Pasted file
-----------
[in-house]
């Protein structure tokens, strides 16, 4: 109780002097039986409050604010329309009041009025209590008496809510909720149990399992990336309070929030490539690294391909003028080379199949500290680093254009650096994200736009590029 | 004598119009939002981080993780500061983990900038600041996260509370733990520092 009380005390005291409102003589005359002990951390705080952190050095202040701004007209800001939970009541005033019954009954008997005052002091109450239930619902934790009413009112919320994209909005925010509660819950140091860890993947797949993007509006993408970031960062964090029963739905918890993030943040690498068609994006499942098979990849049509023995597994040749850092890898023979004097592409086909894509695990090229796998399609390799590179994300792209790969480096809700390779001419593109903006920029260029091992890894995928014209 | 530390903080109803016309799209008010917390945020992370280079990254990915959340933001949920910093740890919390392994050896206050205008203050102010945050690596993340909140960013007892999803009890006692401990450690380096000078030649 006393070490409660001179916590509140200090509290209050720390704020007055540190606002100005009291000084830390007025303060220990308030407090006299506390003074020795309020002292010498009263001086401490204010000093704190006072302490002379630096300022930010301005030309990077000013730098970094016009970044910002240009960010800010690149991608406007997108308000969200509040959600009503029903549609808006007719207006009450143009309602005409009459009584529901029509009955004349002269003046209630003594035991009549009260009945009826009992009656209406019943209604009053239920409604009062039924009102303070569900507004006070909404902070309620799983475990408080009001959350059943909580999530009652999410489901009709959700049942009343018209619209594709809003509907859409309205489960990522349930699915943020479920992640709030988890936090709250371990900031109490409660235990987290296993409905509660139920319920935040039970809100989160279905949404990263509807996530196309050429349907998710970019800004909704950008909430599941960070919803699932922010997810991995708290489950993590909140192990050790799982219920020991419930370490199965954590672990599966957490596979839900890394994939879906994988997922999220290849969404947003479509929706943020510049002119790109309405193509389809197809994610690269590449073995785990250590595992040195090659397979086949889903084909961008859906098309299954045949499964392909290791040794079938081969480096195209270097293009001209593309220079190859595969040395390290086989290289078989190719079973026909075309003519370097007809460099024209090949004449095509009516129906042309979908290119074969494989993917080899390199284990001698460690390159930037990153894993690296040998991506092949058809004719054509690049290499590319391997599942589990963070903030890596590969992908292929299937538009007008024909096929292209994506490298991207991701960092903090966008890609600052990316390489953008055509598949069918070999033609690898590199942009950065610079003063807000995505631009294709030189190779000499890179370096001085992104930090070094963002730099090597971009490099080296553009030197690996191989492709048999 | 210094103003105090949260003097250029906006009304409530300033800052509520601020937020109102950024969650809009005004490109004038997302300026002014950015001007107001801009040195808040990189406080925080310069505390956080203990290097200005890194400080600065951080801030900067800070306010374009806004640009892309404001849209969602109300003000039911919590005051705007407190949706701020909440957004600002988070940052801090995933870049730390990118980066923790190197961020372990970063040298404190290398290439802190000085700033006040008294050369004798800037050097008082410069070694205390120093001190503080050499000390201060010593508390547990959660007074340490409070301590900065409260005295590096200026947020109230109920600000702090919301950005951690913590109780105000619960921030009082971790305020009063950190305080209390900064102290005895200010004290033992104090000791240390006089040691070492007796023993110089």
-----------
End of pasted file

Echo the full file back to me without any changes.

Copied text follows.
[in-house]
């Protein structure tokens, strides 16, 4: 109780002097039986409050604010329309009041009025209590008496809510909720149990399992990336309070929030490539690294391909003028080379199949500290680093254009650096994200736009590029 | 004598119009939002981080993780500061983990900038600041996260509370733990520092 009380005390005291409102003589005359002990951390705080952190050095202040701004007209800001939970009541005033019954009954008997005052002091109450239930619902934790009413009112919320994209909005925010509660819950140091860890993947797949993007509006993408970031960062964090029963739905918890993030943040690498068609994006499942098979990849049509023995597994040749850092890898023979004097592409086909894509695990090229796998399609390799590179994300792209790969480096809700390779001419593109903006920029260029091992890894995928014209 | 530390903080109803016309799209008010917390945020992370280079990254990915959340933001949920910093740890919390392994050896206050205008203050102010945050690596993340909140960013007892999803009890006692401990450690380096000078030649 006393070490409660001179916590509140200090509290209050720390704020007055540190606002100005009291000084830390007025303060220990308030407090006299506390003074020795309020002292010498009263001086401490204010000093704190006072302490002379630096300022930010301005030309990077000013730098970094016009970044910002240009960010800010690149991608406007997108308000969200509040959600009503029903549609808006007719207006009450143009309602005409009459009584529901029509009955004349002269003046209630003594035991009549009260009945009826009992009656209406019943209604009053239920409604009062039924009102303070569900507004006070909404902070309620799983475990408080009001959350059943909580999530009652999410489901009709959700049942009343018209619209594709809003509907859409309205489960990522349930699915943020479920992640709030988890936090709250371990900031109490409660235990987290296993409905509660139920319920935040039970809100989160279905949404990263509807996530196309050429349907998710970019800004909704950008909430599941960070919803699932922010997810991995708290489950993590909140192990050790799982219920020991419930370490199965954590672990599966957490596979839900890394994939879906994988997922999220290849969404947003479509929706943020510049002119790109309405193509389809197809994610690269590449073995785990250590595992040195090659397979086949889903084909961008859906098309299954045949499964392909290791040794079938081969480096195209270097293009001209593309220079190859595969040395390290086989290289078989190719079973026909075309003519370097007809460099024209090949004449095509009516129906042309979908290119074969494989993917080899390199284990001698460690390159930037990153894993690296040998991506092949058809004719054509690049290499590319391997599942589990963070903030890596590969992908292929299937538009007008024909096929292209994506490298991207991701960092903090966008890609600052990316390489953008055509598949069918070999033609690898590199942009950065610079003063807000995505631009294709030189190779000499890179370096001085992104930090070094963002730099090597971009490099080296553009030197690996191989492709048999 | 210094103003105090949260003097250029906006009304409530300033800052509520601020937020109102950024969650809009005004490109004038997302300026002014950015001007107001801009040195808040990189406080925080310069505390956080203990290097200005890194400080600065951080801030900067800070306010374009806004640009892309404001849209969602109300003000039911919590005051705007407190949706701020909440957004600002988070940052801090995933870049730390990118980066923790190197961020372990970063040298404190290398290439802190000085700033006040008294050369004798800037050097008082410069070694205390120093001190503080050499000390201060010593508390547990959660007074340490409070301590900065409260005295590096200026947020109230109920600000702090919301950005951690913590109780105000619960921030009082971790305020009063950190305080209390900064102290005895200010004290033992104090000791240390006089040691070492007796023993110089």